16 ? From a technical standpoint: Is the data Accurate? Timely? Useful? Secure? Do people have the skills and tool sets to ensure the district has a Culture of Data Quality? DATA Project Technical Training

17 A Changing Need for Quality Data

18 Data Data Data  Instructionally:  More use of data  Data Warehouses will allow instant access to data for decision making.  Data flow across the enterprise will provide access to more data  Accuracy is a must from the start  Accountability:  State Collections gathers required data  Multiple collections, more complex  Accuracy is a must

19 Data Challenges – State Collections  Locating the data source  Local databases  Local spreadsheets  Student Information Systems  Insuring data accuracy  Many times data is stored in multiple locations  Sometimes updated in one but not all locations  How to insure the data is the same – certify data

20 Data Certification  Example: your district’s budget  Identifies how much money is available to spend  Decisions made upon the accuracy of that amount  Monthly reports – certifies the accuracy  Example: your district’s data  Can be used for instructional decisions  Can determine funding and accountability  How often is its accuracy certified?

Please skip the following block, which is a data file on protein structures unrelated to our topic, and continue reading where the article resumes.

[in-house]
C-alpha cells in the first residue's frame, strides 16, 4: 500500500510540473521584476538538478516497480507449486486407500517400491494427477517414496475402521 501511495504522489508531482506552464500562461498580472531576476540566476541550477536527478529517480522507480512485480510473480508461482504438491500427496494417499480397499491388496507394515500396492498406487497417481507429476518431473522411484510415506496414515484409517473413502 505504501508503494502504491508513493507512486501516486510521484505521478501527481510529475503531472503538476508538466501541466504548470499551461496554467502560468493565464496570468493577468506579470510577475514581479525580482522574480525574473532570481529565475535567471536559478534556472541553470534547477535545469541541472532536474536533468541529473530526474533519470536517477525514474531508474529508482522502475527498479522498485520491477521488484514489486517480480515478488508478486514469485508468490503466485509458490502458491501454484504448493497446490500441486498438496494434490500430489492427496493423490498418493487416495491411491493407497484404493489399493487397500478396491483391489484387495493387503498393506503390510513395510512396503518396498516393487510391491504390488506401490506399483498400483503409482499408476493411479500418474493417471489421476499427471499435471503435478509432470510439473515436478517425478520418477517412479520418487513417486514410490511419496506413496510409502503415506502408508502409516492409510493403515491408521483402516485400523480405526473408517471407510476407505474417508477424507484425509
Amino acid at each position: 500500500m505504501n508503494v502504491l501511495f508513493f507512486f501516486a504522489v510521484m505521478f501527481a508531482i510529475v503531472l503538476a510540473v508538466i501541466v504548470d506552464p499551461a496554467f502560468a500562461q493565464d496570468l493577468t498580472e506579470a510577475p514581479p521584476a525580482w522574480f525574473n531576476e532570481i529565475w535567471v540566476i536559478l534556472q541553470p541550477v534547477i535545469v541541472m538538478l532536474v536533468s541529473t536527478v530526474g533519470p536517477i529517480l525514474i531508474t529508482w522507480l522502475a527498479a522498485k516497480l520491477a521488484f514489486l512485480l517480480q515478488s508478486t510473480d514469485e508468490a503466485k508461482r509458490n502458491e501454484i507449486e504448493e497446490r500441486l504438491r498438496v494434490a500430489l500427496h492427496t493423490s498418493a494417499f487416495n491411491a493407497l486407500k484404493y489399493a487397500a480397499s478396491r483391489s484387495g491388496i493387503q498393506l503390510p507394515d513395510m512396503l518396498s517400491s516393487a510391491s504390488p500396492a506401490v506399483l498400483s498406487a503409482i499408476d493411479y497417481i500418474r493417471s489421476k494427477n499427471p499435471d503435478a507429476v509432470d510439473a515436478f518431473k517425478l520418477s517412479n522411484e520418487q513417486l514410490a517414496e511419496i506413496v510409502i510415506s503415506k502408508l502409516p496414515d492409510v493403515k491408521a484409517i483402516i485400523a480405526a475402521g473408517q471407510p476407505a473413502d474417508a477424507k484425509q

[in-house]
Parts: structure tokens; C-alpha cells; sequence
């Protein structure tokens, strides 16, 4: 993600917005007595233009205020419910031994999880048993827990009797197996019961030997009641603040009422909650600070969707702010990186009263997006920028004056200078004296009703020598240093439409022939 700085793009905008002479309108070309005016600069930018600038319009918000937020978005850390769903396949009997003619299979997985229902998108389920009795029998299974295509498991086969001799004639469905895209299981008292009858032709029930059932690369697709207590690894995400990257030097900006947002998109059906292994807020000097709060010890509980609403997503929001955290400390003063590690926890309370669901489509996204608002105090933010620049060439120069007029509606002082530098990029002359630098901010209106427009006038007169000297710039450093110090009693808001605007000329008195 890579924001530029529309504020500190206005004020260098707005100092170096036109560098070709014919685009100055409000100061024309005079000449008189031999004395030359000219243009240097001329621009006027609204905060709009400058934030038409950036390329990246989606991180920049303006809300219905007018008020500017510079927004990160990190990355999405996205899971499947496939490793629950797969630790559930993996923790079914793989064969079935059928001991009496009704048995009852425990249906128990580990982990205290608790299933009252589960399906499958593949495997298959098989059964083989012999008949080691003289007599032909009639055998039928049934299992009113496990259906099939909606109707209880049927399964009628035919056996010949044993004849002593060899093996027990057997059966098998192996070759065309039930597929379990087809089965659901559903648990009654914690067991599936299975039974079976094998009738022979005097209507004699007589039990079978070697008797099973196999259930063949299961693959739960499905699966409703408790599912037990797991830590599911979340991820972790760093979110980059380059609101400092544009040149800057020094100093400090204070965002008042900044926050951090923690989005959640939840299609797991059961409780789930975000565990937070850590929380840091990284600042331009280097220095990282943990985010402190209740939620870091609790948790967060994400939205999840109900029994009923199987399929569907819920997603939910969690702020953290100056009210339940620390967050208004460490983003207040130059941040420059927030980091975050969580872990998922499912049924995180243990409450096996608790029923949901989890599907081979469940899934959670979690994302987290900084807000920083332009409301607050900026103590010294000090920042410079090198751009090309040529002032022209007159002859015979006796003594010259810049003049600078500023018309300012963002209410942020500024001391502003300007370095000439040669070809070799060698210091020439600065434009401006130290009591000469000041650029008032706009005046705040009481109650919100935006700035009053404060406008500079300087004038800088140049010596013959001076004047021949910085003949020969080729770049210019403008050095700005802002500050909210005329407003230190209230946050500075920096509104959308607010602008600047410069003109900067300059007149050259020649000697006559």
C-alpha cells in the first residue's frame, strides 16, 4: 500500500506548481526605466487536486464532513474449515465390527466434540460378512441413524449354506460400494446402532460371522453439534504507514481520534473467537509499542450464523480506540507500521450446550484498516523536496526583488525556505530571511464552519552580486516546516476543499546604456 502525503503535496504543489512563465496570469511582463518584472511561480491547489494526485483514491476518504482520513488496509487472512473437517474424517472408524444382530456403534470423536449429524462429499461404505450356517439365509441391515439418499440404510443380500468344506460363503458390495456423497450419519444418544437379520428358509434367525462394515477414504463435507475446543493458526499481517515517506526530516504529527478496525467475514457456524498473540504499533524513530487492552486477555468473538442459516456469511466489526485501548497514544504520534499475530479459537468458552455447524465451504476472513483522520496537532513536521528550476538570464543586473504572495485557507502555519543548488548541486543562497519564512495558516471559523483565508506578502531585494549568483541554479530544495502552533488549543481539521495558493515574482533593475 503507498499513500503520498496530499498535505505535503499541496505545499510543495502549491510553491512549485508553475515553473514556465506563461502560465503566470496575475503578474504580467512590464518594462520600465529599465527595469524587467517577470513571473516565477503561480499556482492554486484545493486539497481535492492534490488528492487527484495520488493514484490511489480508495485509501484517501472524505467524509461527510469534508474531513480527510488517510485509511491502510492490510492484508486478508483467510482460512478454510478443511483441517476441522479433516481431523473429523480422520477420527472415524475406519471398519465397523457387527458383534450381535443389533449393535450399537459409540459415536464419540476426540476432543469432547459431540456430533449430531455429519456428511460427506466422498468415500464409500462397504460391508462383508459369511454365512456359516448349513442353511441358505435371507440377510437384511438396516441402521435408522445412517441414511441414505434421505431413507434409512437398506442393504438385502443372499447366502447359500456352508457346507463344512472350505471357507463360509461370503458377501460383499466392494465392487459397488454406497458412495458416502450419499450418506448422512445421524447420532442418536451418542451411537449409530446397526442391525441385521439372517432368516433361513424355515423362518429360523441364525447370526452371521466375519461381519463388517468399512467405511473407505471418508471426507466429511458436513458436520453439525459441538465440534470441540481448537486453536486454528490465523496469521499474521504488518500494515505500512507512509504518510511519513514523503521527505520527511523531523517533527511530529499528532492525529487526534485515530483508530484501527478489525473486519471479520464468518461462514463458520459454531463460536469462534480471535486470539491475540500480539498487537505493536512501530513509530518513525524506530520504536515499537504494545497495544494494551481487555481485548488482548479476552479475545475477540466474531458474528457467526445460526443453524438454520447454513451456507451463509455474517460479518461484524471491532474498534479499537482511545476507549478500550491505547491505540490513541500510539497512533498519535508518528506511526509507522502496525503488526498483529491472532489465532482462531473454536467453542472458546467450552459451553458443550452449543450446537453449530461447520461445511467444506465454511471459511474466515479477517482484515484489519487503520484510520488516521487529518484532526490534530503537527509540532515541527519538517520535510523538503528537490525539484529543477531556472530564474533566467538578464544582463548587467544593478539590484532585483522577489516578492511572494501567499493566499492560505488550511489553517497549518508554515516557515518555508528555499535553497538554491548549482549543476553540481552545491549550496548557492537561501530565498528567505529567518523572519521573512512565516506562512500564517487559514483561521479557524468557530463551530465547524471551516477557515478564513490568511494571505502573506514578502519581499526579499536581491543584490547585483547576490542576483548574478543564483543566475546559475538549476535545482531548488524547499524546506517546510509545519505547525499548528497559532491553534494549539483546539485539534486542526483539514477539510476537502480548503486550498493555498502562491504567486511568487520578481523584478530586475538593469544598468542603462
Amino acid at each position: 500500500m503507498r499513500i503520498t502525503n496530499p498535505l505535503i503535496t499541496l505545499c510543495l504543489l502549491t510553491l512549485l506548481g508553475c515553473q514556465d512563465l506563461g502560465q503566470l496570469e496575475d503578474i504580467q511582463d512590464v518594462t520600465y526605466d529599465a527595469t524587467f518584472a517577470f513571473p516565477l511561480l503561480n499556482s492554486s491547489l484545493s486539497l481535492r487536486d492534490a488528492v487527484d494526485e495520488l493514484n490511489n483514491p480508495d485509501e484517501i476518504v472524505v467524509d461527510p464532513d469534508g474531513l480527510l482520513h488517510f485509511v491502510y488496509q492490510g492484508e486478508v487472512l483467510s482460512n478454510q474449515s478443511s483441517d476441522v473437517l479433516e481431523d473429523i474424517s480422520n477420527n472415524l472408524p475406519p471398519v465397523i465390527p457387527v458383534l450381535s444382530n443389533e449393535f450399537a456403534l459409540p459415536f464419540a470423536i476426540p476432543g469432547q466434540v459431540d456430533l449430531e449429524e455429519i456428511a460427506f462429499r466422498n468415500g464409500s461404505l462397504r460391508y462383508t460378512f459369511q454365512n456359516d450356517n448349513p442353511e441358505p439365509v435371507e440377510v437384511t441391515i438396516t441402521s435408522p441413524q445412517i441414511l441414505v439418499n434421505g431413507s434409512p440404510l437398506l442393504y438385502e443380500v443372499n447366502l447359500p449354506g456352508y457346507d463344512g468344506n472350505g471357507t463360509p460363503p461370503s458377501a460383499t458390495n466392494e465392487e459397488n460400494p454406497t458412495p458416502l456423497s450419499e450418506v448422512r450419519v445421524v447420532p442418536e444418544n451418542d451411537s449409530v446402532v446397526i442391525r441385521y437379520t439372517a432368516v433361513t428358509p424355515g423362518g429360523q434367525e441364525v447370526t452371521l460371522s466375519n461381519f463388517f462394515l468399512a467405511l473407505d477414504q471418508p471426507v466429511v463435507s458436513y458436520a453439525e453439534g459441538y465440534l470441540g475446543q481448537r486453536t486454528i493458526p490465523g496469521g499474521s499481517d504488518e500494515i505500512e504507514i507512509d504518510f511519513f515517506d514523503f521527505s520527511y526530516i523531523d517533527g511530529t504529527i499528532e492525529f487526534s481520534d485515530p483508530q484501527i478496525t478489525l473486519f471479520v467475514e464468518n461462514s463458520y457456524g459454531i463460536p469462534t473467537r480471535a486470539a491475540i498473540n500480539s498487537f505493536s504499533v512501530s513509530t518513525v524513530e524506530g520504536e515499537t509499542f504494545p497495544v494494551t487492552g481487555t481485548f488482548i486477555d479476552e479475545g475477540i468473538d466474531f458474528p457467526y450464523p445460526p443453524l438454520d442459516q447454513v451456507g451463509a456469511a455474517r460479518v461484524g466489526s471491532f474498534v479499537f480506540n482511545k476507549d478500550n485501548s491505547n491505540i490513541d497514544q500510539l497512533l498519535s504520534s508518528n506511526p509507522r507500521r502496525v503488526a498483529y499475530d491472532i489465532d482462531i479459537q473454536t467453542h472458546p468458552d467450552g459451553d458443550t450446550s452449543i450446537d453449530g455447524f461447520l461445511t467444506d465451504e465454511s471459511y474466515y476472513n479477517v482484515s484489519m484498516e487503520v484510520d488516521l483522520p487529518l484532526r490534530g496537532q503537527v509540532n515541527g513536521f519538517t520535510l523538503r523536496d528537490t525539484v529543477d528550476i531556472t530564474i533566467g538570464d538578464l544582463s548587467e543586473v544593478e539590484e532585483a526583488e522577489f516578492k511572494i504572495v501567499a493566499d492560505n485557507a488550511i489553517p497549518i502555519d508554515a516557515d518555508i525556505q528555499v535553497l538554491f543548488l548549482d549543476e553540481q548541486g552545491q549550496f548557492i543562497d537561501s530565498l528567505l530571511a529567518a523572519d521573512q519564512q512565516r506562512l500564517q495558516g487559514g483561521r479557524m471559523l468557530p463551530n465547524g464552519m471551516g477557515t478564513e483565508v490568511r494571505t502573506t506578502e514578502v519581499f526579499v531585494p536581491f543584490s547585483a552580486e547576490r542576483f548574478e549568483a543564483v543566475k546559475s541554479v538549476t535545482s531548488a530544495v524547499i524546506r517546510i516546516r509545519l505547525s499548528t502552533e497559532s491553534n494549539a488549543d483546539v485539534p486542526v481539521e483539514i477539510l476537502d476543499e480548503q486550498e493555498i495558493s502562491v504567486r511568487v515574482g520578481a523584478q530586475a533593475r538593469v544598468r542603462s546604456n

21 Case in point – IDEA Census  Legacy system v eSIS system  Legacy: 1267 special ed students  eSIS: 1236 special ed students  Which count is correct? See FileSee File  In the end 1333 special ed students $135,000 - $200,000 in funding No errors in case of audit

22 Data Use  Instructional system  DDDM  CIP – SIP  Instructional planning for student achievement  Accountability system  State collections  AYP of NCLB  State Report Card  Many times the same data for different purposes

23 A Model for Improving Data Quality

24 Improving district data – A model  National Forum on Education Statistics  The Forum Curriculum for Improving Education Data: A Resource for Local Education Agencies  National Center for Education Statistics  Forum Guide to Building a Culture of Data Quality: A School and District Resource  Provides a model for districts to consider  Creating a Culture of Data Quality

25 Defining a Culture of Data Quality  It is the belief that good data is an integral part of the educational enterprise.  Everyone in the enterprise demonstrates that shared belief by using appropriate data to achieve the enterprise’s goal of student achievement.  The enterprise is willing to invest resources to obtain quality data  Everyone in the enterprise shows respect for the effort taken to produce quality data

26 Quality Data Culture Components Importance Factors Affecting Timeliness Security Utility Accuracy Policies & Regulations Standards & Guidelines Training & Professional Development Data Entry Environment Timelines & Calendars Technology Roles Data Steward Superintendent Board Member Principal Technology Support Staff Office Staff Teacher More Effective Decision-Making Achieving AYP (Adequate Yearly Progress) Program Funding Other Hardware Software Network